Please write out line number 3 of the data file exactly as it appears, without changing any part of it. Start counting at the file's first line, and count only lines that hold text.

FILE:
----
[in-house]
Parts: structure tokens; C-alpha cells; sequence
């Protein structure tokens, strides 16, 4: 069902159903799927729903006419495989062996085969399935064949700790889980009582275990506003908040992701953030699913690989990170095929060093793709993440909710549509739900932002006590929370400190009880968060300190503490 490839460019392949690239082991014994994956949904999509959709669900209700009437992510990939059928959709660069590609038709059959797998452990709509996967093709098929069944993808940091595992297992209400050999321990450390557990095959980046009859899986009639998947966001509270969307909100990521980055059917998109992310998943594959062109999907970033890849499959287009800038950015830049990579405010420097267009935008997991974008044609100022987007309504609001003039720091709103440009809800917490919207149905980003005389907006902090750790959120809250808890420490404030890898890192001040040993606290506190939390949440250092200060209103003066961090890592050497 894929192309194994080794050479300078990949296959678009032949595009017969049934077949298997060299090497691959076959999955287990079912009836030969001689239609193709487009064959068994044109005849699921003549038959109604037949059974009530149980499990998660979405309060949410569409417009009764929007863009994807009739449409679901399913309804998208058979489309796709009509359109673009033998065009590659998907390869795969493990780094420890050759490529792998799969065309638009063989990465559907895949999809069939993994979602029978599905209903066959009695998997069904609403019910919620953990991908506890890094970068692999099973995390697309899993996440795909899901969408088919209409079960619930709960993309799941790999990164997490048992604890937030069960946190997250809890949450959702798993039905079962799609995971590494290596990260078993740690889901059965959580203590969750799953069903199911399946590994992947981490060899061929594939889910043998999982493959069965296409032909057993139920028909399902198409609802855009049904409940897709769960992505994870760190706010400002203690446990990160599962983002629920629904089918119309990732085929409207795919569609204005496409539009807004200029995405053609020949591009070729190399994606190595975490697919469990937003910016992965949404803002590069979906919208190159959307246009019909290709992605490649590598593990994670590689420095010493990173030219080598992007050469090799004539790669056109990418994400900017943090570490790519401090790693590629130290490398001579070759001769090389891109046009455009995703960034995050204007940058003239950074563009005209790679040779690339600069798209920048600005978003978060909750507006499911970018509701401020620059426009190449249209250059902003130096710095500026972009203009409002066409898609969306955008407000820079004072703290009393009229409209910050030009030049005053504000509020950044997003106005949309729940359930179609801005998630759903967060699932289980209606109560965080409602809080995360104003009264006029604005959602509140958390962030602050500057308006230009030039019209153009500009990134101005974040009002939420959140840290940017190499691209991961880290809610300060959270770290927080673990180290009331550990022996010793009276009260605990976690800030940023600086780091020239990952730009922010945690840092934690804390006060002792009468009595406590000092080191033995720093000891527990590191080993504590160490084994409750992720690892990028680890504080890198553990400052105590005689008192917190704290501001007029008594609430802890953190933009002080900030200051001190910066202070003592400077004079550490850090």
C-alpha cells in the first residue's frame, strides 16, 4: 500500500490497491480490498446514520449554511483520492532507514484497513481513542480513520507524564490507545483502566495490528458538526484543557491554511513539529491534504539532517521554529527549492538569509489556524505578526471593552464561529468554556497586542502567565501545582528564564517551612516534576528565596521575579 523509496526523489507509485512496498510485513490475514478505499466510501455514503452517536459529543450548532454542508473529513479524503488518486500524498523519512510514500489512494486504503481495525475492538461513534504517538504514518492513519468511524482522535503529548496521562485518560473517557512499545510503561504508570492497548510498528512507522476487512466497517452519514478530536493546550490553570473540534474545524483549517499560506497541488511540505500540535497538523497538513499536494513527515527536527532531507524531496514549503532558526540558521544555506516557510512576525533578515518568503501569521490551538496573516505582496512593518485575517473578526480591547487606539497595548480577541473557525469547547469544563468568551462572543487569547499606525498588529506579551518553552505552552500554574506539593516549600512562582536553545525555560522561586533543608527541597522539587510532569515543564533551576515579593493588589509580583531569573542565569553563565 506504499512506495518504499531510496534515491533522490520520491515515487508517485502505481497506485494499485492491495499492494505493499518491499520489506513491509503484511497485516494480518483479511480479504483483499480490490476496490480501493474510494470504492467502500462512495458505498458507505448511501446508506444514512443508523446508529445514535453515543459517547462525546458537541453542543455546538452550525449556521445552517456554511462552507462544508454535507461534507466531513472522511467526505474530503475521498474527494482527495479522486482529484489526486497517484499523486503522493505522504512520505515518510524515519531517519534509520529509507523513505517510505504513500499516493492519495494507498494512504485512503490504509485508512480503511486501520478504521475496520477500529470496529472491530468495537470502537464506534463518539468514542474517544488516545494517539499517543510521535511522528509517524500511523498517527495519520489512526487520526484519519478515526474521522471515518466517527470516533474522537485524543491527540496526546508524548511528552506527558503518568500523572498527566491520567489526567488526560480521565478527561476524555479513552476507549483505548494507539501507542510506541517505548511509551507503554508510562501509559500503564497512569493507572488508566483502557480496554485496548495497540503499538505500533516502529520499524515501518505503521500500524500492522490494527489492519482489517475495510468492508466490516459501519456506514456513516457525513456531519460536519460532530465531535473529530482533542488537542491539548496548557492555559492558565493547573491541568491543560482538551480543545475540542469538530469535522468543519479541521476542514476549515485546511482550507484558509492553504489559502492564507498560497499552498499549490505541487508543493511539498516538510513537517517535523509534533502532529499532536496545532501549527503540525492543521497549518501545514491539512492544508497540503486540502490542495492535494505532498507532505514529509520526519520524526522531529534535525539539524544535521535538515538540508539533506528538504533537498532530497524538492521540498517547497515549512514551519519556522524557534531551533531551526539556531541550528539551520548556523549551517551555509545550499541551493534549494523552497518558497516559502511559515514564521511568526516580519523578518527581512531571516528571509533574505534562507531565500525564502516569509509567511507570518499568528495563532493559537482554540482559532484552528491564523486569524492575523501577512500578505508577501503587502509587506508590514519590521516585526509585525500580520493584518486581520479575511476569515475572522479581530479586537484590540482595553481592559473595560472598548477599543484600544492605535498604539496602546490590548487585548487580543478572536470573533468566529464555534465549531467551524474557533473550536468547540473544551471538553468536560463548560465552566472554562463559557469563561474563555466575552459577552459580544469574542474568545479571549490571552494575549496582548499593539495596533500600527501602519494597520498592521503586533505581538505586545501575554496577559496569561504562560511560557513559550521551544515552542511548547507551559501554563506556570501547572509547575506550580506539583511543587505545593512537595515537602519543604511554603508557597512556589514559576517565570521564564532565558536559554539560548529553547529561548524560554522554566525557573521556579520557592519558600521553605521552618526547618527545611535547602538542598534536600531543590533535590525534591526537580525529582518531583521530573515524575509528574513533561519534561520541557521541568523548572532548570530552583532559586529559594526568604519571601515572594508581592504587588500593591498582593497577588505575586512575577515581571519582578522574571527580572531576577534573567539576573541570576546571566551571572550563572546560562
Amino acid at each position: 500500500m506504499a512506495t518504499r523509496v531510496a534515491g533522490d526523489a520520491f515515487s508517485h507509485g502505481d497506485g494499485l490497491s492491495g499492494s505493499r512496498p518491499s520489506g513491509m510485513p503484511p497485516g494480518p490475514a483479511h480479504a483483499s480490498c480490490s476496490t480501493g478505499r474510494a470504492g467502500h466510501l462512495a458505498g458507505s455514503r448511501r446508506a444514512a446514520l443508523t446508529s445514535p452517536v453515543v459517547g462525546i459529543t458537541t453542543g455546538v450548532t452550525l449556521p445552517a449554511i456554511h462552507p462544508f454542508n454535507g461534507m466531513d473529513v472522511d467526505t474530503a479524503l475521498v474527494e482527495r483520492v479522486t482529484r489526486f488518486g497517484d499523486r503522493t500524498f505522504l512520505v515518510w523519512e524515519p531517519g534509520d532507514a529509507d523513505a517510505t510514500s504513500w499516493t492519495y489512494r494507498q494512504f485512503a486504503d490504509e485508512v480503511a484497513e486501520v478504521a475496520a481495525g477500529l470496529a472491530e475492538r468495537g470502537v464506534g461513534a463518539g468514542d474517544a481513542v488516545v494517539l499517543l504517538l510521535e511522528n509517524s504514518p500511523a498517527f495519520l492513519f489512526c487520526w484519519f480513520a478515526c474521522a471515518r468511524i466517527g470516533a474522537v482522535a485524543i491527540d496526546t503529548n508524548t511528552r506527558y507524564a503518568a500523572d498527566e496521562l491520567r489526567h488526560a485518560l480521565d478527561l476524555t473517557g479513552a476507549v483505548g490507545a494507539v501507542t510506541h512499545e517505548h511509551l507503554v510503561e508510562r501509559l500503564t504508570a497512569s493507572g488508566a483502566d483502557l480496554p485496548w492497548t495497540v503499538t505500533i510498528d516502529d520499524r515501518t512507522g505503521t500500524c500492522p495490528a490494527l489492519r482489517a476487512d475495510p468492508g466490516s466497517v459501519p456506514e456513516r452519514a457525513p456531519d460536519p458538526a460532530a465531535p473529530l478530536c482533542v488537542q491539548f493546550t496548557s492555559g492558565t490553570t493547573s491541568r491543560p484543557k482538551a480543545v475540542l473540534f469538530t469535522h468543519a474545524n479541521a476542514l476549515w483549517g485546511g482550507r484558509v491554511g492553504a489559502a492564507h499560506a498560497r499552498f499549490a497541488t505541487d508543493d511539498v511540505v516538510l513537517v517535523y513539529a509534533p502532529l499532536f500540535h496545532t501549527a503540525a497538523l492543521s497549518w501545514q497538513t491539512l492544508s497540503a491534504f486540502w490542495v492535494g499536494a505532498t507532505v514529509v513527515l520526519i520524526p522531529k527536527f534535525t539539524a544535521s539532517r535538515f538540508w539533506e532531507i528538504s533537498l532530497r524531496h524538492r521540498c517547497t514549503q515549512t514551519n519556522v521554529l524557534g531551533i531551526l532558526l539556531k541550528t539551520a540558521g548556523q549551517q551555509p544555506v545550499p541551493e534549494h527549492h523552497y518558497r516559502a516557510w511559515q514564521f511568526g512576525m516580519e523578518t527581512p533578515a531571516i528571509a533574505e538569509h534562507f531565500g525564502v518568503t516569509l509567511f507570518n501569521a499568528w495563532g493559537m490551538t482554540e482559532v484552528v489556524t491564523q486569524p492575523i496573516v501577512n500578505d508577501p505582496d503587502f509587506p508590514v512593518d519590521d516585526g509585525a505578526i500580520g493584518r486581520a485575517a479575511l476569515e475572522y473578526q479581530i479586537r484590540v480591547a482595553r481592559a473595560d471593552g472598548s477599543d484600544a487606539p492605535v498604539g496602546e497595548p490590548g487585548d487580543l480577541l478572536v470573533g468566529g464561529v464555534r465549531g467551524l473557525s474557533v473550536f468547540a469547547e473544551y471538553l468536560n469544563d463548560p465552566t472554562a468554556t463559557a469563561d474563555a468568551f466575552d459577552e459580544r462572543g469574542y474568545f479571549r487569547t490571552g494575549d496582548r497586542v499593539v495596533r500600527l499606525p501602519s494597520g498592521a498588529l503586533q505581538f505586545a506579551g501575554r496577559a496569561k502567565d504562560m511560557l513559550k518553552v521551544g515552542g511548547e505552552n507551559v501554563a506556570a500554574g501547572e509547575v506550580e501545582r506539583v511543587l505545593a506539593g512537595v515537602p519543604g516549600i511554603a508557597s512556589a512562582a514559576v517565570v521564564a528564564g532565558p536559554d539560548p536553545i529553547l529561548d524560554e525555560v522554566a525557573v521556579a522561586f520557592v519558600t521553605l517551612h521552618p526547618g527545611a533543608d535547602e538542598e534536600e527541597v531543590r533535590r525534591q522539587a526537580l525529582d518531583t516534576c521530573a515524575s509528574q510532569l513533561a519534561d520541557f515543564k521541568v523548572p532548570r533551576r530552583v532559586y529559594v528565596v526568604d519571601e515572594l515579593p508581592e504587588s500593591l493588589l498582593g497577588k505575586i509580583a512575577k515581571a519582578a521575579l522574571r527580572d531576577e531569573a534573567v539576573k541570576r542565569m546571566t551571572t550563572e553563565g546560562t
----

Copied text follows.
């Protein structure tokens, strides 16, 4: 069902159903799927729903006419495989062996085969399935064949700790889980009582275990506003908040992701953030699913690989990170095929060093793709993440909710549509739900932002006590929370400190009880968060300190503490 490839460019392949690239082991014994994956949904999509959709669900209700009437992510990939059928959709660069590609038709059959797998452990709509996967093709098929069944993808940091595992297992209400050999321990450390557990095959980046009859899986009639998947966001509270969307909100990521980055059917998109992310998943594959062109999907970033890849499959287009800038950015830049990579405010420097267009935008997991974008044609100022987007309504609001003039720091709103440009809800917490919207149905980003005389907006902090750790959120809250808890420490404030890898890192001040040993606290506190939390949440250092200060209103003066961090890592050497 894929192309194994080794050479300078990949296959678009032949595009017969049934077949298997060299090497691959076959999955287990079912009836030969001689239609193709487009064959068994044109005849699921003549038959109604037949059974009530149980499990998660979405309060949410569409417009009764929007863009994807009739449409679901399913309804998208058979489309796709009509359109673009033998065009590659998907390869795969493990780094420890050759490529792998799969065309638009063989990465559907895949999809069939993994979602029978599905209903066959009695998997069904609403019910919620953990991908506890890094970068692999099973995390697309899993996440795909899901969408088919209409079960619930709960993309799941790999990164997490048992604890937030069960946190997250809890949450959702798993039905079962799609995971590494290596990260078993740690889901059965959580203590969750799953069903199911399946590994992947981490060899061929594939889910043998999982493959069965296409032909057993139920028909399902198409609802855009049904409940897709769960992505994870760190706010400002203690446990990160599962983002629920629904089918119309990732085929409207795919569609204005496409539009807004200029995405053609020949591009070729190399994606190595975490697919469990937003910016992965949404803002590069979906919208190159959307246009019909290709992605490649590598593990994670590689420095010493990173030219080598992007050469090799004539790669056109990418994400900017943090570490790519401090790693590629130290490398001579070759001769090389891109046009455009995703960034995050204007940058003239950074563009005209790679040779690339600069798209920048600005978003978060909750507006499911970018509701401020620059426009190449249209250059902003130096710095500026972009203009409002066409898609969306955008407000820079004072703290009393009229409209910050030009030049005053504000509020950044997003106005949309729940359930179609801005998630759903967060699932289980209606109560965080409602809080995360104003009264006029604005959602509140958390962030602050500057308006230009030039019209153009500009990134101005974040009002939420959140840290940017190499691209991961880290809610300060959270770290927080673990180290009331550990022996010793009276009260605990976690800030940023600086780091020239990952730009922010945690840092934690804390006060002792009468009595406590000092080191033995720093000891527990590191080993504590160490084994409750992720690892990028680890504080890198553990400052105590005689008192917190704290501001007029008594609430802890953190933009002080900030200051001190910066202070003592400077004079550490850090």